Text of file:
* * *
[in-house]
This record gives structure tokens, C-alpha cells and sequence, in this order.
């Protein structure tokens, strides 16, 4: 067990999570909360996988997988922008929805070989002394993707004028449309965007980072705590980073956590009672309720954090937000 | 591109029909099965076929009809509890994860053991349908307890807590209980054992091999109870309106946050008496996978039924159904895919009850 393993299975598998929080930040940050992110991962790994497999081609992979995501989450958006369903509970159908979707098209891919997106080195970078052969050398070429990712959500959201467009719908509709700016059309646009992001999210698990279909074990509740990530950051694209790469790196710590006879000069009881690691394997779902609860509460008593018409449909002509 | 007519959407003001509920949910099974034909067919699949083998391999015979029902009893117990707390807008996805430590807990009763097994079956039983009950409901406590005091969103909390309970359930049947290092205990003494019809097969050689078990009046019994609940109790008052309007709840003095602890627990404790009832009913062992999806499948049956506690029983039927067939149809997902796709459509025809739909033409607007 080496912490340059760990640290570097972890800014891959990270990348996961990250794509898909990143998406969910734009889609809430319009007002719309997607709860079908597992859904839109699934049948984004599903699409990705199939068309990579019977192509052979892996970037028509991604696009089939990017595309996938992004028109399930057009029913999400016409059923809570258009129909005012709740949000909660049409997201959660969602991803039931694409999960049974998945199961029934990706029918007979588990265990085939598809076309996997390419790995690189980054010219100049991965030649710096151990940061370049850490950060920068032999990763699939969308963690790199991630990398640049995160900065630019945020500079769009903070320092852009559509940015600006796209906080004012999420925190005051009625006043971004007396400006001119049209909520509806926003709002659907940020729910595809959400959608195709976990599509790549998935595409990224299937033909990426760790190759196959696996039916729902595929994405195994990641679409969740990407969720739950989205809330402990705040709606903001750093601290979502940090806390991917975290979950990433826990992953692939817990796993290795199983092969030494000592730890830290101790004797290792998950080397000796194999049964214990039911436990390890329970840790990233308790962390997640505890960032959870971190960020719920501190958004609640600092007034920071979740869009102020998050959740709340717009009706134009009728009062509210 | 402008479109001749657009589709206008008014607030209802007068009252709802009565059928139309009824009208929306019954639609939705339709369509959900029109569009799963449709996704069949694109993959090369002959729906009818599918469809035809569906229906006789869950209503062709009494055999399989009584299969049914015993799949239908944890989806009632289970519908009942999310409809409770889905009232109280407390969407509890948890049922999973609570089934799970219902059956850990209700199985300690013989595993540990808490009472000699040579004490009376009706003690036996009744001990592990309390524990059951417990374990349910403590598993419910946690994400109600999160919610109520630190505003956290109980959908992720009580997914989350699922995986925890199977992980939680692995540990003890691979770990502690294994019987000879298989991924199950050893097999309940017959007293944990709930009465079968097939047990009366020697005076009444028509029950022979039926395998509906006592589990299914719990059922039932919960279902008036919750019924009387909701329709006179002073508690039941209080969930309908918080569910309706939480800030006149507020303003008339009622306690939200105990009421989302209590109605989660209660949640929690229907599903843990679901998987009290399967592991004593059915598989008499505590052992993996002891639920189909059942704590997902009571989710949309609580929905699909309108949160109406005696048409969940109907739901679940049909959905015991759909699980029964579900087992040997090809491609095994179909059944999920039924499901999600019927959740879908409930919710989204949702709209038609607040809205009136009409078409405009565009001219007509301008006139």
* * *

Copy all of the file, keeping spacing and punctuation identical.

[in-house]
This record gives structure tokens, C-alpha cells and sequence, in this order.
């Protein structure tokens, strides 16, 4: 067990999570909360996988997988922008929805070989002394993707004028449309965007980072705590980073956590009672309720954090937000 | 591109029909099965076929009809509890994860053991349908307890807590209980054992091999109870309106946050008496996978039924159904895919009850 393993299975598998929080930040940050992110991962790994497999081609992979995501989450958006369903509970159908979707098209891919997106080195970078052969050398070429990712959500959201467009719908509709700016059309646009992001999210698990279909074990509740990530950051694209790469790196710590006879000069009881690691394997779902609860509460008593018409449909002509 | 007519959407003001509920949910099974034909067919699949083998391999015979029902009893117990707390807008996805430590807990009763097994079956039983009950409901406590005091969103909390309970359930049947290092205990003494019809097969050689078990009046019994609940109790008052309007709840003095602890627990404790009832009913062992999806499948049956506690029983039927067939149809997902796709459509025809739909033409607007 080496912490340059760990640290570097972890800014891959990270990348996961990250794509898909990143998406969910734009889609809430319009007002719309997607709860079908597992859904839109699934049948984004599903699409990705199939068309990579019977192509052979892996970037028509991604696009089939990017595309996938992004028109399930057009029913999400016409059923809570258009129909005012709740949000909660049409997201959660969602991803039931694409999960049974998945199961029934990706029918007979588990265990085939598809076309996997390419790995690189980054010219100049991965030649710096151990940061370049850490950060920068032999990763699939969308963690790199991630990398640049995160900065630019945020500079769009903070320092852009559509940015600006796209906080004012999420925190005051009625006043971004007396400006001119049209909520509806926003709002659907940020729910595809959400959608195709976990599509790549998935595409990224299937033909990426760790190759196959696996039916729902595929994405195994990641679409969740990407969720739950989205809330402990705040709606903001750093601290979502940090806390991917975290979950990433826990992953692939817990796993290795199983092969030494000592730890830290101790004797290792998950080397000796194999049964214990039911436990390890329970840790990233308790962390997640505890960032959870971190960020719920501190958004609640600092007034920071979740869009102020998050959740709340717009009706134009009728009062509210 | 402008479109001749657009589709206008008014607030209802007068009252709802009565059928139309009824009208929306019954639609939705339709369509959900029109569009799963449709996704069949694109993959090369002959729906009818599918469809035809569906229906006789869950209503062709009494055999399989009584299969049914015993799949239908944890989806009632289970519908009942999310409809409770889905009232109280407390969407509890948890049922999973609570089934799970219902059956850990209700199985300690013989595993540990808490009472000699040579004490009376009706003690036996009744001990592990309390524990059951417990374990349910403590598993419910946690994400109600999160919610109520630190505003956290109980959908992720009580997914989350699922995986925890199977992980939680692995540990003890691979770990502690294994019987000879298989991924199950050893097999309940017959007293944990709930009465079968097939047990009366020697005076009444028509029950022979039926395998509906006592589990299914719990059922039932919960279902008036919750019924009387909701329709006179002073508690039941209080969930309908918080569910309706939480800030006149507020303003008339009622306690939200105990009421989302209590109605989660209660949640929690229907599903843990679901998987009290399967592991004593059915598989008499505590052992993996002891639920189909059942704590997902009571989710949309609580929905699909309108949160109406005696048409969940109907739901679940049909959905015991759909699980029964579900087992040997090809491609095994179909059944999920039924499901999600019927959740879908409930919710989204949702709209038609607040809205009136009409078409405009565009001219007509301008006139």